Meet Scott Lydon, he is a good friend of mine who got his first job in the city because of commonalities he shared with an interviewer who went to the same private school he did and spotted it on his CV.
I grew up in a low income community in north London and always felt like two worlds collided went I started working in tech. One the one hand there is this world where I see people creating the world we live in. On the other hand I lived in a community where they lived in a world they had barriers to opportunities to create this world. However, I have always known that there are others like me from my neighbourhood who have high potential to be high performers in tech.
We take such pride at times of the fact that tech startups are so different from traditional industries in their culture, ways of working and building products customers love. However when I look across a trading floor at an investment bank, a law firm and a tech startup there is a startling similarity in the makeup of the workforce.
Distinctly when I look at leadership, investors and staff there is a lack of representation across the board from traditional to new economy companies. Hardly any women, black people or talent from lower income communities.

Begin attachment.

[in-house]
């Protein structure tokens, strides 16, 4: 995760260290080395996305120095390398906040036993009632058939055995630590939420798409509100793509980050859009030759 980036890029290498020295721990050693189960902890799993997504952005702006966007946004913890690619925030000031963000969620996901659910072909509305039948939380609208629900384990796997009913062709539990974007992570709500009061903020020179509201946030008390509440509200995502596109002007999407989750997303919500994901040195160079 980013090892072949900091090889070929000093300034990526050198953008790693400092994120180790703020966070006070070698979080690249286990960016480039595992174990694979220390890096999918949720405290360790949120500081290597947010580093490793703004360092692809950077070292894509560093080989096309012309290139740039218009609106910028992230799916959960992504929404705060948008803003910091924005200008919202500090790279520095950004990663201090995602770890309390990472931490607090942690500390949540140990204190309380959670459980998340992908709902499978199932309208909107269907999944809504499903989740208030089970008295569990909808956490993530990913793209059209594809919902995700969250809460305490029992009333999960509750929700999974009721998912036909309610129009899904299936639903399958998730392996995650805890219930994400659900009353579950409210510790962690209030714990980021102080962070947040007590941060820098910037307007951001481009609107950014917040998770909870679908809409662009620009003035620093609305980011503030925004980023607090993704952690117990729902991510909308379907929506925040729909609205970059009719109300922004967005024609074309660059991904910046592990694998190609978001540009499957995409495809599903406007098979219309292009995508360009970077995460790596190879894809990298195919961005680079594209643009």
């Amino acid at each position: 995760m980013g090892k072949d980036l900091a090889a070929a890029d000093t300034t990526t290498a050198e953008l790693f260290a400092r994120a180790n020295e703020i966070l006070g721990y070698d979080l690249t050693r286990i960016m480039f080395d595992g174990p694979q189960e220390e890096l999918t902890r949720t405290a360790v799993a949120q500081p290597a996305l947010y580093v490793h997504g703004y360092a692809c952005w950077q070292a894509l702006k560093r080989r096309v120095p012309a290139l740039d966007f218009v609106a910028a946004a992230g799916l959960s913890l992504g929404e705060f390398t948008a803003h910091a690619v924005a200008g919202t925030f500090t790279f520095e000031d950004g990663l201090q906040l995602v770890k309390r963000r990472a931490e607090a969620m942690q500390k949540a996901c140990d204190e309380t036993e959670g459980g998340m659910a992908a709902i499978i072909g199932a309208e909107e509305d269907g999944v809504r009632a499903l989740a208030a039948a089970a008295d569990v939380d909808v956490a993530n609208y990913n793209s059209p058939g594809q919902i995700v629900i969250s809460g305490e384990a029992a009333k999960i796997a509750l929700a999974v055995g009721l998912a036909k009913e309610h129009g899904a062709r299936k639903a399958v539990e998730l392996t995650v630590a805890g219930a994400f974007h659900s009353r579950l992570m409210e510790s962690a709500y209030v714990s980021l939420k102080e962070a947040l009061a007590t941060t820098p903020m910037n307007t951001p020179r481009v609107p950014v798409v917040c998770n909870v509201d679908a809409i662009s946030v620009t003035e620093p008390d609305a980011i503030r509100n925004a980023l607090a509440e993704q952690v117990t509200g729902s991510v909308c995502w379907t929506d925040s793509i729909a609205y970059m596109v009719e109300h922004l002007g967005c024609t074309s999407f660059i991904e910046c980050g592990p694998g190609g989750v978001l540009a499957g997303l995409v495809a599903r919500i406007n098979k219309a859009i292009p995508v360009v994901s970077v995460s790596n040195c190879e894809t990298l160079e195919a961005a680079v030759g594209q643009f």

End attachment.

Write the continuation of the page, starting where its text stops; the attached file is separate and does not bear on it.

I believe the main stumbling block causing this is “the traditional CV.” People are subjective and over index on selection bias, based on commonalities in terms of work experience, skills or even past schools attended.
The problem is that these credentials correlate with social economic background, which leaves millions of people worldwide undervalued by a labour market that relies on CVs
Imagine if we could redistribute exceptional people from low income communities in jobs at risk of being displaced like a truck driver or driving instructor and train them to become data scientists, software engineers or UX Designers for example.
How can we assess people more on cognitive abilities and potential rather than past record of employment and skills. The skills largely can be taught and the subjective biases need to be removed completely. Cultural add, values and the cognitive behaviours are the things we need to learn how to assess more using data and technology.
Background should not be a barrier to opportunity for exceptional talent who have potential
In the UK there is 65 million people. Let’s say a quarter of these people are undervalued in this way. That is 16 million people. If even 10% of these people are exceptional. That is over 1 million people without access to pathways to great jobs they would be exceptional at.
Let’s rethink how we find and hire exceptional talent from all backgrounds.
Just a though inspired by Catalyte